Betting big on e-commerce: This young entrepreneur is seeing rapid growth
Before the health crisis that hit the country in March, less than a third of Be-U Cosmétiques’ sales were online. But founder and CEO Savannah Tardif was already planning on changing things.
Her young company founded in 2018, in Montreal, manufactures and sells skin care products. With a strategy based on a personalized offer, she launched her second website in summer 2019. While the first site only sold the company’s body products, the new website allowed her to offer a broader range of products, notably adding facial care products.
“When the pandemic hit, it helped that we already had an online presence,” Tardif says. “We didn’t need to rush to set up a website. We already had a strategy.”
This investment has proven very profitable for Ms. Tardif. Online sales increased her turnover tenfold in the months following the beginning of the pandemic and show no signs of slowing down.
Increasing sales tenfold using the Web
Customers who visit the new Be-U Cosmétiques site are invited to answer questions about their skin. Is it dry? Sensitive? Radiant? Are the pores enlarged? The idea, explains Tardif, is to recommend the right product and the right care routine to the right person. “We see ourselves as an online cosmetician,” she says. “We want to offer advice online that customers would receive in-store.”
This strategy already made sense before the pandemic, when online sales seemed to be the way of the future, but in the face of the crisis, it has proven crucial. “At one point, our in store sales dropped to almost zero,” explains Tardif.
Online sales have helped the company gain momentum despite this slowdown in in-store sales. At the beginning of fall, after lockdown had been in place for several months, Be-U Cosmétiques’ online sales represented 80% of the company’s turnover. The company was also planning to use e-commerce to increase its sales elsewhere in the country.
This is representative of how e-commerce was a driver of growth for many Canadian entrepreneurs during the coronavirus pandemic. SMEs that earned at least half of their revenues from online sales before the pandemic were almost twice as likely to see their sales increase during the crisis, according to a BDC study published in 2020.
Growing so quickly brings its own challenges. How did Be-U Cosmétiques and its founder do so well?
For one thing, Tardif decided to double-down on digital marketing.
She has taken a three-pronged approach. The first component? Advertising campaigns on Facebook. She analyzes statistics for each campaign, such as cost per purchase, to determine which approach is most cost-effective.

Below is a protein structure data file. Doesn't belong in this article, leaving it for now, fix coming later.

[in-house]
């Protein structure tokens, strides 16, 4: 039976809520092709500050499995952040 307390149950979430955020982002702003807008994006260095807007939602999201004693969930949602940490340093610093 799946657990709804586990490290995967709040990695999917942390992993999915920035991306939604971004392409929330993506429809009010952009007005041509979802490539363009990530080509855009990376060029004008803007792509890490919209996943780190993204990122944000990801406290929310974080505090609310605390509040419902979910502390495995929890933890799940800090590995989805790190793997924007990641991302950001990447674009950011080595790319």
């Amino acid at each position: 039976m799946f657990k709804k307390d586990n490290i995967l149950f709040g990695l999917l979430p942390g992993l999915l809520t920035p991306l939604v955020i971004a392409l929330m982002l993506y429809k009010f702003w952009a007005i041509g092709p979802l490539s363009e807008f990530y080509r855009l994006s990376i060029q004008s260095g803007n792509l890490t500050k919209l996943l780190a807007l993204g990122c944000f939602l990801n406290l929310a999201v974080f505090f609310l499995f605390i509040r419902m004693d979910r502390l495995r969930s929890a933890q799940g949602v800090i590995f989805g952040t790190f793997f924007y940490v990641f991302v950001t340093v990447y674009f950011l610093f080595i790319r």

“We do a lot of tests,” says Tardif. “This is what generates a large part of our sales. During the pandemic, we increased our spending as we saw our sales increase, which then increased our sales even more. It was truly a virtuous cycle.”
The second component is collaborating with influencers. In July, for example, Be-U Cosmétiques worked with an influencer who talked about their products for six weeks.
The third component is email marketing. “Once a month, we send out a discount coupon,” says Tardif. “It allows us to generate a lot of sales, and that’s the best return on investment because the email platform costs almost nothing to manage.”
To ensure growth, the company also had to find new suppliers, since its inventory was insufficient to meet demand. This was doubly challenging because delivery times were three to four times longer than usual.
“People wanted to order online, so we were transparent and made it clear from the start that our turnaround times would be longer,” says Tardif. In response to long wait times, the company would sometimes give buyers free products to protect the customer relationship and ensure that they would buy again.
A bright future thanks to the Web
There could be a second wave of the pandemic. But Be-U Cosmétiques remains ready to serve its market. Building on its success, the company is now aiming to launch another marketing campaign in the fall with four or five influencers. Part of a loan the company obtained from BDC will be used for this purpose. The remainder will be used to stockpile for a second wave and to prepare for a third website redesign.
“Online sales are the future,” according to Tardif. “So, we will continue to invest in them.”